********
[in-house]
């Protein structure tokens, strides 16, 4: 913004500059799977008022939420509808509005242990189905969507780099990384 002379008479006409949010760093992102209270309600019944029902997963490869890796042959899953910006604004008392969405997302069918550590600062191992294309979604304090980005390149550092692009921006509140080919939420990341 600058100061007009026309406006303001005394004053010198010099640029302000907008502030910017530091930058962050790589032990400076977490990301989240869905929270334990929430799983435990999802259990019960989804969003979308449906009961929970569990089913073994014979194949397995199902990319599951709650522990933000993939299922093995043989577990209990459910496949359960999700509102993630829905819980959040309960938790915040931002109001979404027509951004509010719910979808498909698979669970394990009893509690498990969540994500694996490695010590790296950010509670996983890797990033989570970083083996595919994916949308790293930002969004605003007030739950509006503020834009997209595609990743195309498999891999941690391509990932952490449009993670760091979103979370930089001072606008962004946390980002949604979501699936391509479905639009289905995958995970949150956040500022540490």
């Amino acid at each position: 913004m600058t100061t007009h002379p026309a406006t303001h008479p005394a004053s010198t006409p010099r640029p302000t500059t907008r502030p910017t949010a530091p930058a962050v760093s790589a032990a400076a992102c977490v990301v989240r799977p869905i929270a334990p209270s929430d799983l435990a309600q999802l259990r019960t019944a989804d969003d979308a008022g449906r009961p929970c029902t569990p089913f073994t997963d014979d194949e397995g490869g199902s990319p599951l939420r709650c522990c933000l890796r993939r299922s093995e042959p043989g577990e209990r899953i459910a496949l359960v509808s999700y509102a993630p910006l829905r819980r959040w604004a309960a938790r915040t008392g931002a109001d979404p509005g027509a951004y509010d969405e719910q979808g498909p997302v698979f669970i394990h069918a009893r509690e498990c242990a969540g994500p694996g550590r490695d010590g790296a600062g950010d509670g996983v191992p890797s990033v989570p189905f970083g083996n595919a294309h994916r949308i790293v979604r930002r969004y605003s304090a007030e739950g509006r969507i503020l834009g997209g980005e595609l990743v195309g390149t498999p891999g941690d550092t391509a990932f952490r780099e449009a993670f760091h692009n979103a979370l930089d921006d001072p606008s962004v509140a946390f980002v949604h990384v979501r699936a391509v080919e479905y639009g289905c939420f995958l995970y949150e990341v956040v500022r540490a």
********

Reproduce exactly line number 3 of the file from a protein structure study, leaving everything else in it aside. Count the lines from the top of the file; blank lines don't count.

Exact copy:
């Amino acid at each position: 913004m600058t100061t007009h002379p026309a406006t303001h008479p005394a004053s010198t006409p010099r640029p302000t500059t907008r502030p910017t949010a530091p930058a962050v760093s790589a032990a400076a992102c977490v990301v989240r799977p869905i929270a334990p209270s929430d799983l435990a309600q999802l259990r019960t019944a989804d969003d979308a008022g449906r009961p929970c029902t569990p089913f073994t997963d014979d194949e397995g490869g199902s990319p599951l939420r709650c522990c933000l890796r993939r299922s093995e042959p043989g577990e209990r899953i459910a496949l359960v509808s999700y509102a993630p910006l829905r819980r959040w604004a309960a938790r915040t008392g931002a109001d979404p509005g027509a951004y509010d969405e719910q979808g498909p997302v698979f669970i394990h069918a009893r509690e498990c242990a969540g994500p694996g550590r490695d010590g790296a600062g950010d509670g996983v191992p890797s990033v989570p189905f970083g083996n595919a294309h994916r949308i790293v979604r930002r969004y605003s304090a007030e739950g509006r969507i503020l834009g997209g980005e595609l990743v195309g390149t498999p891999g941690d550092t391509a990932f952490r780099e449009a993670f760091h692009n979103a979370l930089d921006d001072p606008s962004v509140a946390f980002v949604h990384v979501r699936a391509v080919e479905y639009g289905c939420f995958l995970y949150e990341v956040v500022r540490a």